Three people were killed and another critically injured Saturday when a man shot them in three separate incidents in Moscow, Idaho.
Police later arrested John Lee, 29, after a 24-mile police chase that topped 100 mph – at times in dense fog. Moscow police Chief David Duke said police are still trying to determine a motive, but among the victims were Lee’s adoptive mother and his landlord.
Those who died were Moscow businessman David Trail, 76, Arby’s restaurant manager Belinda Niebuhr, 47, and the suspect’s adoptive mother, Terri Grzebielski, 61. Injured was Seattle resident Michael Chin, 39.
Chin called 911 at 2:31 p.m. from an office at an apartment building at 303 E. Third St., said Moscow police Chief David Duke. The office is used by the apartments and by Northwestern Mutual Life Insurance. Chin reported that he had just been shot and provided a description of the assailant.
When police arrived, they found that Trail also had been shot in the office. Trail was taken to Pullman Regional Hospital and pronounced dead, Moscow police said in a news release. Chin was transported to Gritman Medical Center, where he was listed in critical condition.
Lee lives at the apartment building and Trail was his landlord, Duke said.
At 2:37 p.m., police received a call about a shooting at Arby’s, 150 Peterson Drive, Duke said.
The shooter entered the restaurant, asked to see the manager and shot her. The manager, Niebuhr, tried to escape by jumping out the drive-thru window as Lee continued firing, Duke said.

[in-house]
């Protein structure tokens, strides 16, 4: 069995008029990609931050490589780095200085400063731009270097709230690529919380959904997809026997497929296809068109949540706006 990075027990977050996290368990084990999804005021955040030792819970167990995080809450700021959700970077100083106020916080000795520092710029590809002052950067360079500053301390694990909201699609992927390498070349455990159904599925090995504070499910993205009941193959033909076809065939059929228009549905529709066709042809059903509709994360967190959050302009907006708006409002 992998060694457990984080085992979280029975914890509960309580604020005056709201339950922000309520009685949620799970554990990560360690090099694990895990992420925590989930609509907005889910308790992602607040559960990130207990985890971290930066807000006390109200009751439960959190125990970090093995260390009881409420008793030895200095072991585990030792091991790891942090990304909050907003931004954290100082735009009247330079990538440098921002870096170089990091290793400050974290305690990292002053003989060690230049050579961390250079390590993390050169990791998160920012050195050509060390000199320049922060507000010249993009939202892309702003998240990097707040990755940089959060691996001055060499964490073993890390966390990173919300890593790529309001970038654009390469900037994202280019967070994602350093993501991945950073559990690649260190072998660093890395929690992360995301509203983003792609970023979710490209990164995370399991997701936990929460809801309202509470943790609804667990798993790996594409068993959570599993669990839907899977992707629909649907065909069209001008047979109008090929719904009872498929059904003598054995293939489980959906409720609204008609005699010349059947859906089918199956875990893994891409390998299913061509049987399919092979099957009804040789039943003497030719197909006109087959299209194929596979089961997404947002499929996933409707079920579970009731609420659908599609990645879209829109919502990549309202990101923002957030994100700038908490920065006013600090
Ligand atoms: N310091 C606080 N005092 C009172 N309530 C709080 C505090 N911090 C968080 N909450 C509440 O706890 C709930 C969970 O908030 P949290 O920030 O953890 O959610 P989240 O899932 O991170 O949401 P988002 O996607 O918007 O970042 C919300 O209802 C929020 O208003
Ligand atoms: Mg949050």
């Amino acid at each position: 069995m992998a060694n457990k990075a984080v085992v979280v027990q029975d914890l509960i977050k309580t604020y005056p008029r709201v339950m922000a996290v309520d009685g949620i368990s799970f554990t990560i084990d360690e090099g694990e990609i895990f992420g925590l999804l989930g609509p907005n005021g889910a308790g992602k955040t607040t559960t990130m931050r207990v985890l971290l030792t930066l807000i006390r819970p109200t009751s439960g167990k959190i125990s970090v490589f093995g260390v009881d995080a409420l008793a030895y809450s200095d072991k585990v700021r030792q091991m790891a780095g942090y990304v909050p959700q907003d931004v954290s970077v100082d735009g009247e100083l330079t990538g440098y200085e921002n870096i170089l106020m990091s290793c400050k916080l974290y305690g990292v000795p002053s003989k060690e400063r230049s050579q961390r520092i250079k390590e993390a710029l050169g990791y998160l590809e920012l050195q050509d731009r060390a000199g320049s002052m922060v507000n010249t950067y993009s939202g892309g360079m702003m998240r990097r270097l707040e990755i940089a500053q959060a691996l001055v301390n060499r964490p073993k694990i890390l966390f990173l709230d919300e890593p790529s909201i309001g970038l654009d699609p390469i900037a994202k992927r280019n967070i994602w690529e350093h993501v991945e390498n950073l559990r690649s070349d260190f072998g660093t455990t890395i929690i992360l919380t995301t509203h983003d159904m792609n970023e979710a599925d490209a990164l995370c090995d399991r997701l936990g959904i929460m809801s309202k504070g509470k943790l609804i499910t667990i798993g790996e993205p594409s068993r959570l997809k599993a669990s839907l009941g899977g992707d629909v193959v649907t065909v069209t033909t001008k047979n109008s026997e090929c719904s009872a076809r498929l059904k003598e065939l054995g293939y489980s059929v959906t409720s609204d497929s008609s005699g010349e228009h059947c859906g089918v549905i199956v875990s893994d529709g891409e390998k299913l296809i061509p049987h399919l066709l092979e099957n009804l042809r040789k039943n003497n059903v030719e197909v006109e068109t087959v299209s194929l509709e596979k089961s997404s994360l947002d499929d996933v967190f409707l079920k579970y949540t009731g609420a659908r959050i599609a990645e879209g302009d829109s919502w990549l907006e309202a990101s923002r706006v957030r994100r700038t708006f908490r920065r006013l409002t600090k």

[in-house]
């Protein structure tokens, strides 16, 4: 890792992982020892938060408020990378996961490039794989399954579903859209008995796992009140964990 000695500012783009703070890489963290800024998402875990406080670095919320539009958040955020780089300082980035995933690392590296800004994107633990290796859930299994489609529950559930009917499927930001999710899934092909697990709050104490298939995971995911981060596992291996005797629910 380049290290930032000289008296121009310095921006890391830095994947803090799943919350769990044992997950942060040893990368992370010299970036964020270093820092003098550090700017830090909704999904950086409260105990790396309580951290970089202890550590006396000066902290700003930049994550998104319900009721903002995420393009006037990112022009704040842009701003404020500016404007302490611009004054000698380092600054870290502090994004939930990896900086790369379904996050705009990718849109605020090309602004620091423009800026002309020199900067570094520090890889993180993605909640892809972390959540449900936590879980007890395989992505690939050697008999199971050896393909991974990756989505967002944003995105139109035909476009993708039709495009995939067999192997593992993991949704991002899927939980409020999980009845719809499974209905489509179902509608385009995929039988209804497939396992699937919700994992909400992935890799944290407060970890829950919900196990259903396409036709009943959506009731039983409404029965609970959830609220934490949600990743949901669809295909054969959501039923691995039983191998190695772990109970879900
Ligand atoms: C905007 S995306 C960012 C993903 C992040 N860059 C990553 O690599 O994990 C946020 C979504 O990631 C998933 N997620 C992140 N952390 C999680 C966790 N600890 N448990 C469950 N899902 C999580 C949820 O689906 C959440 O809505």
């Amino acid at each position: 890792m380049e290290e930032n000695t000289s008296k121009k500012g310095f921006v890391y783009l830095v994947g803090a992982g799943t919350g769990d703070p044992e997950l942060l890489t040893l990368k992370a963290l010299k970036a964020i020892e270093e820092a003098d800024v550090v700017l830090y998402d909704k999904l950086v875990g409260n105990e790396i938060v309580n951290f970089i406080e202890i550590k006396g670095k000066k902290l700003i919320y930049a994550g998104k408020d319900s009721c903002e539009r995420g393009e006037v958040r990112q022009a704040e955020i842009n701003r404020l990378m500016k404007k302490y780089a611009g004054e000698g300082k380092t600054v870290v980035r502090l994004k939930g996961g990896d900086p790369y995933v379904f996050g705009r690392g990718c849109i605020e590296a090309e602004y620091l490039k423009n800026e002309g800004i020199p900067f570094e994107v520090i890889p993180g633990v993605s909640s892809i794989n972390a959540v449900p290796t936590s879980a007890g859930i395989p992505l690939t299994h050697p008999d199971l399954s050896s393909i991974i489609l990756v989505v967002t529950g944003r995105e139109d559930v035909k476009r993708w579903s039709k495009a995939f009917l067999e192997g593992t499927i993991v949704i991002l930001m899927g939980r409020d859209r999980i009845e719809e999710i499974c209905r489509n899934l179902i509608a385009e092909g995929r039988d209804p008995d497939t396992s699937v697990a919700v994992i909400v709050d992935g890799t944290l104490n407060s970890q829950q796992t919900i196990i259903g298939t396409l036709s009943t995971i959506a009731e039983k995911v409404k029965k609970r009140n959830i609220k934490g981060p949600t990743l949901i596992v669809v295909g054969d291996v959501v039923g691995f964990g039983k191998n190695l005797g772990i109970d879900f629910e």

Niebuhr, a mother and grandmother, was pronounced dead at Gritman Medical Center. Witnesses of both shootings described the same man, Duke said.
After Lee was arrested, police checked a home in the 400 block of Veatch Street where Lee’s adoptive parents live and found Grzebielski dead at about 4:45 p.m. Duke said Grzebielski’s husband was not at home when they arrived on scene. He told police after they tracked him down that he last saw his wife at about 2 p.m.
After the shooter fled Arby’s, Duke said, police notified area law enforcement about the suspect’s car.
A Pullman police officer spotted it on state Highway 270 just entering city limits, said Whitman County Sheriff Brett Myers. The driver sped away, starting a high-speed chase that at times exceeded 100 mph through dense fog, Myers said. Whitman County deputies and Washington State Patrol troopers joined the pursuit. Troopers and Colfax police blocked side streets as the chase went through Colfax.
Lee lost control of the 2009 Honda Fit on state Highway 195 just south of Steptoe, Washington, Myers said. The car rolled, but he suffered only minor injuries and did not fight arrest after the crash. He was first taken to Whitman Hospital and Medical Center in Colfax, Pullman police said in a news release. He later was booked into the Whitman County Jail on a charge of eluding police.
According to her Facebook page, Niebuhr took pride in her kids, home, garden and work. She was named the general manager of the restaurant last summer.
Grzebielski was a physician’s assistant who worked at Moscow Family Medicine’s University of Idaho Student Health clinic. In a profile page on the medical group’s website, Grzebielski lists biking, kayaking and hiking among her interests. She attended the University of North Dakota and the University of Nebraska.
Duke said Moscow police are being assisted by the Latah County Sheriff’s Office and the Idaho State Police to help process the three homicide scenes. They were waiting Saturday evening for a warrant to search Lee’s apartment.
Saturday was the deadliest day of violence in Moscow since 2007, when Jason Hamilton went on a shooting spree. He first killed his wife, Crystal Hamilton, then opened fire on the Latah County Courthouse and killed Moscow police Officer Lee Newbill and church caretaker Paul Bauer before killing himself.
Duke was the assistant chief of the force at the time.
“We’ve had this before,” Duke said Saturday night.
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